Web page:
But this Somewhere is also an elusive entity. Everyone is looking for theirs: Lady Ashley isn't sure if she will stay in Australia or return with her wealth back to England; Drover in never able to remain permanently in one location, and has to pull off with his cattle transporting mission every six months; and Nullah's is perhaps the most enigmatic, at times magical and surreal, yet informing everything he does. When Lady Ashley says that he belongs here, he emphatically says no, and then insists he has to go on his walkabout to find his "belonging" - or his story; his somewhere.
And Luhrmann decides to make the central theme of his film this mixed Aboriginal child's story. Just as Nullah's quasi-invisible grandfather King George says to him to "tell'm story" to keep belonging somewhere, so Luhrmann lets Nullah narrate the whole film to recoup that somewhere (and that belonging) which Luhrmann feels his own people, the white Australians, had taken away from the likes of Nullah, the Stolen Generation. These are Aboriginal children, most with some white blood like Nullah, who were removed into white households to be inculcated with that new dominant life, with the purpose of turning them into "civilized" beings. These children were to grow up, according to the sincere beliefs of their white protectors, getting a bargain of a new and better somewhere.
Of course Luhrmann doesn't believe that this Stolen Generation got a good deal. They are now all grown up and certainly far from belonging to the ways of the whites even after some 70 years of the policy. The problem, though, wasn't with the whites, or even with the Aborigines, but that the two just couldn't concur. They are very different peoples. But, Luhrmann makes a drastic proposition to right what he believes was a wrong. He seems to suggest that Australians relinquish their lands to these original inhabitants, to return to them a sense of belonging somewhere long lost by the arrival of whites.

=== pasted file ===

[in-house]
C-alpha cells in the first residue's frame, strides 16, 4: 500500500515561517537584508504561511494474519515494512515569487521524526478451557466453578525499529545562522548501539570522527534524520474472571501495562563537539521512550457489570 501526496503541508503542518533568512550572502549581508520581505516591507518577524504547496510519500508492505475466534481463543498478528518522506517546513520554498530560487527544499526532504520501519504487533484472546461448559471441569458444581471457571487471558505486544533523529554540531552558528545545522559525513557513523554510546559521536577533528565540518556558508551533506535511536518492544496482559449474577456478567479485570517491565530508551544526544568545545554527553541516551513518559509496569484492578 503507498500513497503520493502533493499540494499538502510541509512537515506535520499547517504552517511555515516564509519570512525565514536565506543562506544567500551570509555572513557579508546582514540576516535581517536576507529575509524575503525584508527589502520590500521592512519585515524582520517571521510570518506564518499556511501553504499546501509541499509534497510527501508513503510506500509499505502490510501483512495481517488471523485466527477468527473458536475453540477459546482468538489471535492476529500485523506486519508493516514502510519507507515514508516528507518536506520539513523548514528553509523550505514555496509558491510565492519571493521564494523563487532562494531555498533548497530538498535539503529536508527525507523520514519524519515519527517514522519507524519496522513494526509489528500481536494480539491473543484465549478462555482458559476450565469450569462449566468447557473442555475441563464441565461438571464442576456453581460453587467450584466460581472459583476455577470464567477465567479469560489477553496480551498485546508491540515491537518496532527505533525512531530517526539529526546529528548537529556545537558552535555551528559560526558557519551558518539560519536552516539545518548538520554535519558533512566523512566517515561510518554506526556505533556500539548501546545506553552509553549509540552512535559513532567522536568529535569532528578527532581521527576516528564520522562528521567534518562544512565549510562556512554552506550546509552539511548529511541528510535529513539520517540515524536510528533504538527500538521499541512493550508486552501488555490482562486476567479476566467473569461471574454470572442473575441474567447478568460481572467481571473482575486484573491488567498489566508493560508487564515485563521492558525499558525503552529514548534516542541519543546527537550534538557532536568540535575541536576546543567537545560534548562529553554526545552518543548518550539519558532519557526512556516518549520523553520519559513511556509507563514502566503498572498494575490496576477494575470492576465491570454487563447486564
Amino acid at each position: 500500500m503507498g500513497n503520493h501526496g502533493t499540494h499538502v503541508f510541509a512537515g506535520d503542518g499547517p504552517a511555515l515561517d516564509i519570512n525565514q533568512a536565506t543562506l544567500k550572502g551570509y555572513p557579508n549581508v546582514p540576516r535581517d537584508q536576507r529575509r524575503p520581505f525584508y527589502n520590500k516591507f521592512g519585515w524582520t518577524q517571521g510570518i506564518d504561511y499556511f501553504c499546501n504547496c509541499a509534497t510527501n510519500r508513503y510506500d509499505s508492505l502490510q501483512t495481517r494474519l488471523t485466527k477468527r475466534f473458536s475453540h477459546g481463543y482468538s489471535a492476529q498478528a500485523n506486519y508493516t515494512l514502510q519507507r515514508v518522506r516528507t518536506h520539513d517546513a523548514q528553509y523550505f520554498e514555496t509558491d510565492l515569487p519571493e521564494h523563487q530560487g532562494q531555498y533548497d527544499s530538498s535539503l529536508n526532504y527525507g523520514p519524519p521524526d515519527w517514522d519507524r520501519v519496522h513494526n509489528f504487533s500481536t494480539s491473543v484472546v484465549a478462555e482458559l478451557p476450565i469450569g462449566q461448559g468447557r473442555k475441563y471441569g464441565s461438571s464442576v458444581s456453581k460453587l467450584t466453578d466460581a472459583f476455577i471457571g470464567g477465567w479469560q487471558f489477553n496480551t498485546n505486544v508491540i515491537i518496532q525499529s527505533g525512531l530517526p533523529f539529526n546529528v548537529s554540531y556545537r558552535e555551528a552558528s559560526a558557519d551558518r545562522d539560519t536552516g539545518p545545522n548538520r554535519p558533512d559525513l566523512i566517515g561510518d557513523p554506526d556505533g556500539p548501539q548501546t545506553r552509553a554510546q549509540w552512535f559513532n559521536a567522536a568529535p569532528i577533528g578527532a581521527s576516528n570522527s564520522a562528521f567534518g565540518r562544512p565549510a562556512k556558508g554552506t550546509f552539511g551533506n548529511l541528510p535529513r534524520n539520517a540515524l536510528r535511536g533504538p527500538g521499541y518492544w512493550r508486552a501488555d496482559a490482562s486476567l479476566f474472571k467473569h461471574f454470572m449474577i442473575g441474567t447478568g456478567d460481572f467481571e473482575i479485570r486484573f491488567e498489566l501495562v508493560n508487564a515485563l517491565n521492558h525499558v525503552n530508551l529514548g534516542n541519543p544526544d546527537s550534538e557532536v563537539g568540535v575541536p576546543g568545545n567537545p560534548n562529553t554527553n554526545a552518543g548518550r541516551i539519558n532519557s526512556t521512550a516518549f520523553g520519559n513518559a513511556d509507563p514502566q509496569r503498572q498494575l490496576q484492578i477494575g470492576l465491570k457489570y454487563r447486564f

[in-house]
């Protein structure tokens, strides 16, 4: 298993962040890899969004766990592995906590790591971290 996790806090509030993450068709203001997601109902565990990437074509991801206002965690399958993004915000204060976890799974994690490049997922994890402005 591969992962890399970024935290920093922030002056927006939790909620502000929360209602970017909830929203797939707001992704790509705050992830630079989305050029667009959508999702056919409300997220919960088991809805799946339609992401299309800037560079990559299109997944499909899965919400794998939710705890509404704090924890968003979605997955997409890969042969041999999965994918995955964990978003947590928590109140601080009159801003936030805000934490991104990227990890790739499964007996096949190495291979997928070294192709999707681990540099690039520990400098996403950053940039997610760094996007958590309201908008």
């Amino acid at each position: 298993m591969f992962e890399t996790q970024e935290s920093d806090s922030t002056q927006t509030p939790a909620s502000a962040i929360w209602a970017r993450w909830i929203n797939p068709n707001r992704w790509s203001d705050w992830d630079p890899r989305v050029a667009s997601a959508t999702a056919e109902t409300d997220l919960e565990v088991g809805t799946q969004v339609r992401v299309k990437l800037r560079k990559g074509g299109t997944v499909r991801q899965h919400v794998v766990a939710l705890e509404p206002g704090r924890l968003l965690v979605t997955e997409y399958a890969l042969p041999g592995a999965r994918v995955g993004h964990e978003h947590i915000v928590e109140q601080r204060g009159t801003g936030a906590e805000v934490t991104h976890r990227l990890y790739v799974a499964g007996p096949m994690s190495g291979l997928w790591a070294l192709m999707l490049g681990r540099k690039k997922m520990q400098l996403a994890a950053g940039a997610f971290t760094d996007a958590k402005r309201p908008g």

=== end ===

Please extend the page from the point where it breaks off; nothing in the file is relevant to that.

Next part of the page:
Filmmakers never make a decision without carefully going through it with a fine toothcomb. It could end up an expensive mistake otherwise. I believe that there is a clear reason why Luhrmann chose his particular settings for Australia. It might have been more informative to see these Stolen Generation children in the later years, when things were really not working out. Or even much earlier on, just as the settlers were establishing their colonies. But Luhrmann deliberately chose the period during WWII as his setting. And not only that, he chose Darwin, the town that had received the heaviest bombings and damages from Japanese air raids in the whole of Australia, as one of his more important locales.